December 5th, 2018
Frictionless Finance Report – Wednesday, 05 December
Welcome to the Frictionless Finance Report, our bi-weekly look at everything new in the world of Open Banking, FinTech and consumer experience. If you’d like to receive this in your inbox every other Wednesday, simply fill in the form at the bottom of the page. This week we examine a number of new surveys released on the impact of Open Banking, George Osborne’s contribution to the Open Banking debate, and Lloyds Bank new Google Map functionality.
The most wonderful time of the year….
It’s that time of the year where news outlets have written on the technologies that will drive the market in 2019. Unsurprisingly, Open Banking has featured on several.
OBIE Trustee Imran Gulamhuseinwala had a busy week, speaking at both the LendIt FinTech Europe conference and the Open Banking Expo. At LendIt FinTech he was able to expound on some of the subjects he covered while speaking to The ID Co. recently.
“We are only in the middle of an 18-month journey, we’ve really just only fired the starting gun on open banking” he said, before outlining some of the challenges; “Co-ordinating all the banks to release an iteration of open banking that’s consistent at launch so customers have choice but aren’t confused – that will require a level of co-ordination in the market we really have never seen before.”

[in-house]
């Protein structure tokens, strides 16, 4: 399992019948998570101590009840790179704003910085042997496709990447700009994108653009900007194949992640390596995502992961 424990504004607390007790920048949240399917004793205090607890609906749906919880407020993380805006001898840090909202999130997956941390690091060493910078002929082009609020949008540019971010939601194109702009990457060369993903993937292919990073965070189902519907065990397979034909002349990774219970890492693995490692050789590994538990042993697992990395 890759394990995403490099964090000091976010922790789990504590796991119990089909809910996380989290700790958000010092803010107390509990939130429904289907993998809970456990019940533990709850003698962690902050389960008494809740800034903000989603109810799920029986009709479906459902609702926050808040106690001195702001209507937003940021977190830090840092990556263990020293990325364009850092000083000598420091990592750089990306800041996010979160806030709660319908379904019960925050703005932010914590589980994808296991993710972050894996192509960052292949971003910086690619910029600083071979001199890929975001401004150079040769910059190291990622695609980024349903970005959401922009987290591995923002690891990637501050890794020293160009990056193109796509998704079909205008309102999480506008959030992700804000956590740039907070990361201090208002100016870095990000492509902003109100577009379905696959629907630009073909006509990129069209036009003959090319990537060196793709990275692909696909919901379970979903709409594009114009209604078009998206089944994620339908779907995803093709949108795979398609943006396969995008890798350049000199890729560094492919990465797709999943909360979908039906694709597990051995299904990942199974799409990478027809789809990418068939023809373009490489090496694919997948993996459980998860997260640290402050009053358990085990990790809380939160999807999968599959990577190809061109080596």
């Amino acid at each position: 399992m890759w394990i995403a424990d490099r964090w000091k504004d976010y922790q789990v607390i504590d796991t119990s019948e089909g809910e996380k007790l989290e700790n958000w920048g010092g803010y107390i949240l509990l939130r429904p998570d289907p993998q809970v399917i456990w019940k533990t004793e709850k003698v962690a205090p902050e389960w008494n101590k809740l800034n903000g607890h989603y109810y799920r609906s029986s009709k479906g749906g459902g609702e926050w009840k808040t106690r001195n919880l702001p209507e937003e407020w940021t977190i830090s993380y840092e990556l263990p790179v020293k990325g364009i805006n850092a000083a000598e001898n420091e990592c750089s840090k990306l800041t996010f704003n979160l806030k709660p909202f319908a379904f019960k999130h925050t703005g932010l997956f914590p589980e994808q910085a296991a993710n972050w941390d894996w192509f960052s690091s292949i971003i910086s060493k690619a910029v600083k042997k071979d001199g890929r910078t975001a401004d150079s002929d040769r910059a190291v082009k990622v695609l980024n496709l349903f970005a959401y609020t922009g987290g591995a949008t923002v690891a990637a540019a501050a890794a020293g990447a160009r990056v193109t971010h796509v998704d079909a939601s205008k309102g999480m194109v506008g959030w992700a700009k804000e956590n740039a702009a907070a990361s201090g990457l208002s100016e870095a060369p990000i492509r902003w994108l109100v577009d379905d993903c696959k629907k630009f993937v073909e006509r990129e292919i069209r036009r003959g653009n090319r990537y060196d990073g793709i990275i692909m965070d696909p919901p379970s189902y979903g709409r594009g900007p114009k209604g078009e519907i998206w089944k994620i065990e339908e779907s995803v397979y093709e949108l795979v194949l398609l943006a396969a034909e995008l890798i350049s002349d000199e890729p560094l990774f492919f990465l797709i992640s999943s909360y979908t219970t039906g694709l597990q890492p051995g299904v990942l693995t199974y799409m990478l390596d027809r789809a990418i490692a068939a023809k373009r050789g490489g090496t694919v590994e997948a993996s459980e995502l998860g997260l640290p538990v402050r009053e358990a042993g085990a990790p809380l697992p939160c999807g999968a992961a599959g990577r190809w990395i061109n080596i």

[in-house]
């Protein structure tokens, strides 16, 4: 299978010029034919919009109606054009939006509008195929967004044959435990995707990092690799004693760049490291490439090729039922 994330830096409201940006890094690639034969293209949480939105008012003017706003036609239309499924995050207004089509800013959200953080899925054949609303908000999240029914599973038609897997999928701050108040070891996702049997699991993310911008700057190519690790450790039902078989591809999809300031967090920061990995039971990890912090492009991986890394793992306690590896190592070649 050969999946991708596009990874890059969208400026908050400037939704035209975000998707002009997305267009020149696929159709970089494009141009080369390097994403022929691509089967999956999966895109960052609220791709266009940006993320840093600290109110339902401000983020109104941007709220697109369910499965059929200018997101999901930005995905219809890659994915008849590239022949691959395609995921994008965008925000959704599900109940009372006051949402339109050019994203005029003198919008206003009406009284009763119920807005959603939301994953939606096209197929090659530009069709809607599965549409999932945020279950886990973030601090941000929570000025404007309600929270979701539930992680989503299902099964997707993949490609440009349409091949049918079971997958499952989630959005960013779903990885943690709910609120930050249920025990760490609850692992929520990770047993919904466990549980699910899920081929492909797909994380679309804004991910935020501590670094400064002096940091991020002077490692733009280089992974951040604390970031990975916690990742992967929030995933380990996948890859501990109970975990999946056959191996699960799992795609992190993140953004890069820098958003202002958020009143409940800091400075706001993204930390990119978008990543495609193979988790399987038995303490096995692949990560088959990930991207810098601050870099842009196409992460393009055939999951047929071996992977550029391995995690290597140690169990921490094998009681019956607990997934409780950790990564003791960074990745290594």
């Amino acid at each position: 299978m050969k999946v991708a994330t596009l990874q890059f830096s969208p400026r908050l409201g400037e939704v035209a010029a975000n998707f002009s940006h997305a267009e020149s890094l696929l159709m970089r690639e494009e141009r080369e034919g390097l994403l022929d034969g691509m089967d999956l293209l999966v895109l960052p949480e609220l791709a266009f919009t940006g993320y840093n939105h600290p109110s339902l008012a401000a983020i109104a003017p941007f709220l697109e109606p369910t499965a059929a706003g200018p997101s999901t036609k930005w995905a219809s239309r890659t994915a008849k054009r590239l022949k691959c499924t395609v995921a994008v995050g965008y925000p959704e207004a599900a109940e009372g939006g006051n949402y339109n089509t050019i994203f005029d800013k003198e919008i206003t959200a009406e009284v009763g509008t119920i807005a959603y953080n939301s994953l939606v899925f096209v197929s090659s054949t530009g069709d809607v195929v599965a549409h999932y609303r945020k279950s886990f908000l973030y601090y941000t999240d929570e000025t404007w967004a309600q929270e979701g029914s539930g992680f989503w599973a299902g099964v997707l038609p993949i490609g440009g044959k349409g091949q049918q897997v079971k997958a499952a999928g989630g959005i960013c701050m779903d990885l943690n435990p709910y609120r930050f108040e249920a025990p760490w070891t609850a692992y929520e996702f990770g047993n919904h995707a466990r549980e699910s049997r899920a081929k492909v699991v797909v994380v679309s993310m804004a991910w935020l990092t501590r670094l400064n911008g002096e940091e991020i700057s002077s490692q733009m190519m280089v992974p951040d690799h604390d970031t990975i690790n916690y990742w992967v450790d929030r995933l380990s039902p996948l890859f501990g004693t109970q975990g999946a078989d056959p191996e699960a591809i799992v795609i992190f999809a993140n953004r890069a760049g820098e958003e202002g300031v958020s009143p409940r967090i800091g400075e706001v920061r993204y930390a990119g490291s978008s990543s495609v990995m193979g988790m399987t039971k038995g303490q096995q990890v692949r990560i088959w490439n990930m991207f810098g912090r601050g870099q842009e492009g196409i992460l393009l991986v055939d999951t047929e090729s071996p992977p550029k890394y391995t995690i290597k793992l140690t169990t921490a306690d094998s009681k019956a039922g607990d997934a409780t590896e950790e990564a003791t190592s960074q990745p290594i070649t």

Further coverage can be found in Finextra.
Also making an appearance at the conference was ex-Chancellor George Osborne. He urged financial institutions to speak to regulators on the issues they were facing in relation to Open Banking, before going on to say that in time, it would prove to be “pretty dramatic to the industry”.
In FinTech Futures, Open Banking features as one of the top five features for a digital banking experience, while in the Financial Brand, Jim Marous cites Open Banking as one of the five innovation trends that will define banking in 2019.
In Forbes, contributor, Anabel Perez has spoken on Open Banking, placing it in the context of other historical financial achievements, such as the mainframe computer and the development of the App Store. If it’s not developed here, and by us, who will benefit from its development, she asks?
Conrad Ford of Funding Options has written on FinTech Futures on how to move Open Banking forward in 2019. Instead, he says, of focusing on the cynicism, advocates of Open Banking should begin to talk more of their successes, and slowly begin to educate consumers on the advantages Open Banking can bring.
Silicon Republic has published an in-depth interview with Haris Ceco of Comtrade Digital Services. He says of Open Banking:
“[Open Banking can be] viewed as an opportunity to quickly respond to customer expectations with new and relevant products and services, which can be brought to market faster. This approach can also reduce the costs and risks associated with the development and launch phases of a new offering.”